> hand, they communicate to the reader which content to expect in the
> section.  That purpose is partly defeated by translating a manual
> page because translations tend to be inconsistent.  Some manual pages
> translate "SYNOPSIS" to "Syntax" in German; this particular on to
> "Uebersicht".  So the effect that the reader immediately recognizes
> the section name is lost, even if (and in particular when) the reader
> is used to reading German manual pages.  (The same applies to the
> main text, of course; translations of technical terms are usually
> inconsistent and often awkward and misleading, making the text hard
> to understand even for native speakers of the target language.)
> On the other hand, section names serve a syntactic function,
> modifying the interpretation of macros and other content in
> the section in question.  That syntactic function is *completely*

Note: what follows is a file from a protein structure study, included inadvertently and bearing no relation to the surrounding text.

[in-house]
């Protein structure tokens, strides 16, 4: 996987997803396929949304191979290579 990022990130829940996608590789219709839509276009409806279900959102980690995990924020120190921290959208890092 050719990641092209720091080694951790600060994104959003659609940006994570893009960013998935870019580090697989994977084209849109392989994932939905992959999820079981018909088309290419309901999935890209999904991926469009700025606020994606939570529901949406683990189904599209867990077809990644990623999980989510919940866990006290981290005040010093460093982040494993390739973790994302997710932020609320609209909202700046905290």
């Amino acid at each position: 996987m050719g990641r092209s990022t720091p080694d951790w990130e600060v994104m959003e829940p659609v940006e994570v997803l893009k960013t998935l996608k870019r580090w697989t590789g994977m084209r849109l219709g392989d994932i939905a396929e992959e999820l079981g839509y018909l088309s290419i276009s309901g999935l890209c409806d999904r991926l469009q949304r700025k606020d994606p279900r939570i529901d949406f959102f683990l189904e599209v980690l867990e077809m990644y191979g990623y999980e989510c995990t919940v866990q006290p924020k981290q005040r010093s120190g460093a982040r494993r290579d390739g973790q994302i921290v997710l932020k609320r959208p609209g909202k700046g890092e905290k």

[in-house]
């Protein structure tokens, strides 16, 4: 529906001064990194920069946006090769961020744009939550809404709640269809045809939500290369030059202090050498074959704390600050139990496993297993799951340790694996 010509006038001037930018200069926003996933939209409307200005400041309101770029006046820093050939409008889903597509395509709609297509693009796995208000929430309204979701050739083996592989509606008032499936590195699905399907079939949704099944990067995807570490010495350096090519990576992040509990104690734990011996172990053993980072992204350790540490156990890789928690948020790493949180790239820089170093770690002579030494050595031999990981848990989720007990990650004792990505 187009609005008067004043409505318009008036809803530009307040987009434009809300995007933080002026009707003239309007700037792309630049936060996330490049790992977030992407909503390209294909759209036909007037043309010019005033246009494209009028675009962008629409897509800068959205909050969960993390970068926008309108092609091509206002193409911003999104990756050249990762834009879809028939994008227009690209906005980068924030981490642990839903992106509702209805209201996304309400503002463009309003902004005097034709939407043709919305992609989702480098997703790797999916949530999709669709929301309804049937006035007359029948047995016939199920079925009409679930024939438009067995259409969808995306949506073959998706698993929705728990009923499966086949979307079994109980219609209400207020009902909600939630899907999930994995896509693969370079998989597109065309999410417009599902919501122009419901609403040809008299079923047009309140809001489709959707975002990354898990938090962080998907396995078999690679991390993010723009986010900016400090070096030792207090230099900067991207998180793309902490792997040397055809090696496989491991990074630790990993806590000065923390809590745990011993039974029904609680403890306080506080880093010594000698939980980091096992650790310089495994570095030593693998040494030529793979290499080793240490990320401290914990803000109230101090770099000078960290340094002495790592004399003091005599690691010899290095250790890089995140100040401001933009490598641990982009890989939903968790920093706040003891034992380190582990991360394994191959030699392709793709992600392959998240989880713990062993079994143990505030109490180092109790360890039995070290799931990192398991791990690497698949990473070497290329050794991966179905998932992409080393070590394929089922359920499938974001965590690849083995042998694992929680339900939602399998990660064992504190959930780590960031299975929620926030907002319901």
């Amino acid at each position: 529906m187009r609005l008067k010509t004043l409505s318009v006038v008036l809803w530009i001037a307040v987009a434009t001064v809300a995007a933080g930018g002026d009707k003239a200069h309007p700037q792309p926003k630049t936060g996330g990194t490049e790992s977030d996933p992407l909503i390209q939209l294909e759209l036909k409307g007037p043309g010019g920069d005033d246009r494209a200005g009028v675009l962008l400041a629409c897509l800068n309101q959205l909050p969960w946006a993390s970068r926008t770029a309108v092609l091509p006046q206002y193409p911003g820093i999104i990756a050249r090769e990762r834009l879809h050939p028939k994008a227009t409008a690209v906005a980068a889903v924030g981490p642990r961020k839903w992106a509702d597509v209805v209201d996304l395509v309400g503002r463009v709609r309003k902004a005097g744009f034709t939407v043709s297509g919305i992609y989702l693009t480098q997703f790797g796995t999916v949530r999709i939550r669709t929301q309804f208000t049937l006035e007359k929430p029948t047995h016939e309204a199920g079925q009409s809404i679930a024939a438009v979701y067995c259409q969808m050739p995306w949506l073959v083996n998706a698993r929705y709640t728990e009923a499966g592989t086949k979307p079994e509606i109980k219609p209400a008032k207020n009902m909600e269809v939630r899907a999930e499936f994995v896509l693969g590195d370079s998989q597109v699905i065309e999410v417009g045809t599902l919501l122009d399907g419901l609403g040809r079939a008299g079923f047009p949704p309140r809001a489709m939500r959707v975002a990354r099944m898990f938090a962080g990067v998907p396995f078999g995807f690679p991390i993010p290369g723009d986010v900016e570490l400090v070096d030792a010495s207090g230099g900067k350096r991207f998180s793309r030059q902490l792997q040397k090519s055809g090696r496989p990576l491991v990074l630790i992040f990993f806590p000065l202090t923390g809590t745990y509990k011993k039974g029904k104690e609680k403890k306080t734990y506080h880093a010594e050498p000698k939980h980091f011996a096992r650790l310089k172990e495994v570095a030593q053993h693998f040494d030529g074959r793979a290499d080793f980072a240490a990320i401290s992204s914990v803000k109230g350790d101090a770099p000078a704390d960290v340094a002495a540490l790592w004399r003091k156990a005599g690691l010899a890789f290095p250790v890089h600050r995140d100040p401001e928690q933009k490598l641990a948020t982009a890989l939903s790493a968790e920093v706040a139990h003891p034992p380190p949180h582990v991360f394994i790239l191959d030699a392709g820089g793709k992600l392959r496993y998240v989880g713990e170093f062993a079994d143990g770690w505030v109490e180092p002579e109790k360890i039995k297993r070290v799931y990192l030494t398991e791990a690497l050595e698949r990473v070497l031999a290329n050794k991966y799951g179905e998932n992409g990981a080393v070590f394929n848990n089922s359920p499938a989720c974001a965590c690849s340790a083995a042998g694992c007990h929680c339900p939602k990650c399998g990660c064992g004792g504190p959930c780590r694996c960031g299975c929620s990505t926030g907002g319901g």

> lost by translating the manual page.  For example, mandoc
> implements special handling for the following sections:
>   SEC_SYNOPSIS      (11 special features)
>   SEC_NAME          (7 special features)
>   SEC_LIBRARY       (5 special features)
>   SEC_DESCRIPTION   (2 special features)
>   SEC_RETURN_VALUES (1 special feature)
>   SEC_ERRORS        (2 special features)
>   SEC_SEE_ALSO      (7 special features)
>   SEC_AUTHORS       (8 special features)
> All that special processing is completely lost in a translated manual page.
> > The German keyboard produces the letter "Ü" as a single character
> > named "LATIN CAPITAL LETTER U WITH DIAERESIS", but there's a kind of
> > splitted "Ü" available: U U+0055 LATIN CAPITAL LETTER U ‎̈ U+0308
> > COMBINING DIAERESIS. If I change it in the Groff source, toc creation
> > works fine using this splitted one.
> Well, not really.  The two-character form of the umlaut is "U\\[u0308]"
> instead of "\\[u00DC]", so the tag will be "U", which isn't really
> useful either.
Yes, but as long as no other section header starts with »U«, it would